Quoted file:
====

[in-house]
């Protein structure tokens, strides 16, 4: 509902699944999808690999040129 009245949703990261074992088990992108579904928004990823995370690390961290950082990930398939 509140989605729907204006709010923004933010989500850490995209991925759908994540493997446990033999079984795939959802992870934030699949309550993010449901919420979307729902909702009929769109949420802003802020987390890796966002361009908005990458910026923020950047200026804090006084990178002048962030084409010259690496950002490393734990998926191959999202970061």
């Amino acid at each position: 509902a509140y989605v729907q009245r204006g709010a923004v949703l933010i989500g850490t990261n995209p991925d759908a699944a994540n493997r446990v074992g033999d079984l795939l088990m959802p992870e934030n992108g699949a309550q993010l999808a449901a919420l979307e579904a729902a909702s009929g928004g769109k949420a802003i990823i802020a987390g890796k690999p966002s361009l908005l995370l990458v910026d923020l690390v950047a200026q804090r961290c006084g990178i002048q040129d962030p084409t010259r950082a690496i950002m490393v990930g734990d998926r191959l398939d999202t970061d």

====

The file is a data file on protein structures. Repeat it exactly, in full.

[in-house]
């Protein structure tokens, strides 16, 4: 509902699944999808690999040129 009245949703990261074992088990992108579904928004990823995370690390961290950082990930398939 509140989605729907204006709010923004933010989500850490995209991925759908994540493997446990033999079984795939959802992870934030699949309550993010449901919420979307729902909702009929769109949420802003802020987390890796966002361009908005990458910026923020950047200026804090006084990178002048962030084409010259690496950002490393734990998926191959999202970061």
């Amino acid at each position: 509902a509140y989605v729907q009245r204006g709010a923004v949703l933010i989500g850490t990261n995209p991925d759908a699944a994540n493997r446990v074992g033999d079984l795939l088990m959802p992870e934030n992108g699949a309550q993010l999808a449901a919420l979307e579904a729902a909702s009929g928004g769109k949420a802003i990823i802020a987390g890796k690999p966002s361009l908005l995370l990458v910026d923020l690390v950047a200026q804090r961290c006084g990178i002048q040129d962030p084409t010259r950082a690496i950002m490393v990930g734990d998926r191959l398939d999202t970061d």